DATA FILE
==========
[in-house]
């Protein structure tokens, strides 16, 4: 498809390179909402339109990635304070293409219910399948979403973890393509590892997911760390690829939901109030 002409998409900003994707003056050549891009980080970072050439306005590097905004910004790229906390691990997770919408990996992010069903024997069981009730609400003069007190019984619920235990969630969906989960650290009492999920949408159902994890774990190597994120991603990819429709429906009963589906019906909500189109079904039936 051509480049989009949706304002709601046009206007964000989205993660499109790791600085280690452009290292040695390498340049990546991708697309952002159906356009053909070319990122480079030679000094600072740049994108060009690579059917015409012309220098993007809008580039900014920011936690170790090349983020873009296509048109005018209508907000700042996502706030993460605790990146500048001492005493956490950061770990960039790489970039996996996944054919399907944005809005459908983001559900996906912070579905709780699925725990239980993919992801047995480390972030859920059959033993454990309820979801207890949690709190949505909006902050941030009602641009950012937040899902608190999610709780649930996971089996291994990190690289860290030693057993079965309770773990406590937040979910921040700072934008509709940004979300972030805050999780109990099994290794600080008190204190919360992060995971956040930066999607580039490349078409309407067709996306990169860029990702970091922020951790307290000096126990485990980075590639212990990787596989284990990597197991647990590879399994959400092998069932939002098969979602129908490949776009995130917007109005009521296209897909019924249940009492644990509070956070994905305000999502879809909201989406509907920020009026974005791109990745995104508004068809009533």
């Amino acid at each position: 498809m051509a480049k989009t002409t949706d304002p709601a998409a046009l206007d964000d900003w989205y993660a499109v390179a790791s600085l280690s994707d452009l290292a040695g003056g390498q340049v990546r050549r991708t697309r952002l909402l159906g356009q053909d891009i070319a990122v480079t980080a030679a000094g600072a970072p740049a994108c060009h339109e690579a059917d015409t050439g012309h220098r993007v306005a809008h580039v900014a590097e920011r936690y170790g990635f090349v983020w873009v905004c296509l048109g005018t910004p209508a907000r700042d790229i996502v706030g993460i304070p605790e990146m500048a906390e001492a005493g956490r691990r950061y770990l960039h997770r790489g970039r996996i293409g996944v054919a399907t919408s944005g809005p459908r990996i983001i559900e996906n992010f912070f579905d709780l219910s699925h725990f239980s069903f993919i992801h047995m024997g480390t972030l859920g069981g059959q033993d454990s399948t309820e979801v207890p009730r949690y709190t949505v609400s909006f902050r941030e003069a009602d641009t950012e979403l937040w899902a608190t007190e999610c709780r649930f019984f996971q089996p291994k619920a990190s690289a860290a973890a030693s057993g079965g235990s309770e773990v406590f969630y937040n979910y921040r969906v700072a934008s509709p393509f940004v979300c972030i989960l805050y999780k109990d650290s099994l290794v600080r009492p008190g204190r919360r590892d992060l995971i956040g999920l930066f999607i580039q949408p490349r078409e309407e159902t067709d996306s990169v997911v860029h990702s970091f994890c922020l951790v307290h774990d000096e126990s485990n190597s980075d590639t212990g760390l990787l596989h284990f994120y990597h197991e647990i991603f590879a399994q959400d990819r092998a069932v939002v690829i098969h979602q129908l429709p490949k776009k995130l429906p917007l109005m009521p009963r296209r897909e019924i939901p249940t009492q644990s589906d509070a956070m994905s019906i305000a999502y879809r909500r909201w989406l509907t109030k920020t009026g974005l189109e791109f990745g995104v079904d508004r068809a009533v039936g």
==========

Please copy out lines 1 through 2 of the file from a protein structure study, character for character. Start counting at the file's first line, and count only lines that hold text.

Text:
[in-house]
């Protein structure tokens, strides 16, 4: 498809390179909402339109990635304070293409219910399948979403973890393509590892997911760390690829939901109030 002409998409900003994707003056050549891009980080970072050439306005590097905004910004790229906390691990997770919408990996992010069903024997069981009730609400003069007190019984619920235990969630969906989960650290009492999920949408159902994890774990190597994120991603990819429709429906009963589906019906909500189109079904039936 051509480049989009949706304002709601046009206007964000989205993660499109790791600085280690452009290292040695390498340049990546991708697309952002159906356009053909070319990122480079030679000094600072740049994108060009690579059917015409012309220098993007809008580039900014920011936690170790090349983020873009296509048109005018209508907000700042996502706030993460605790990146500048001492005493956490950061770990960039790489970039996996996944054919399907944005809005459908983001559900996906912070579905709780699925725990239980993919992801047995480390972030859920059959033993454990309820979801207890949690709190949505909006902050941030009602641009950012937040899902608190999610709780649930996971089996291994990190690289860290030693057993079965309770773990406590937040979910921040700072934008509709940004979300972030805050999780109990099994290794600080008190204190919360992060995971956040930066999607580039490349078409309407067709996306990169860029990702970091922020951790307290000096126990485990980075590639212990990787596989284990990597197991647990590879399994959400092998069932939002098969979602129908490949776009995130917007109005009521296209897909019924249940009492644990509070956070994905305000999502879809909201989406509907920020009026974005791109990745995104508004068809009533």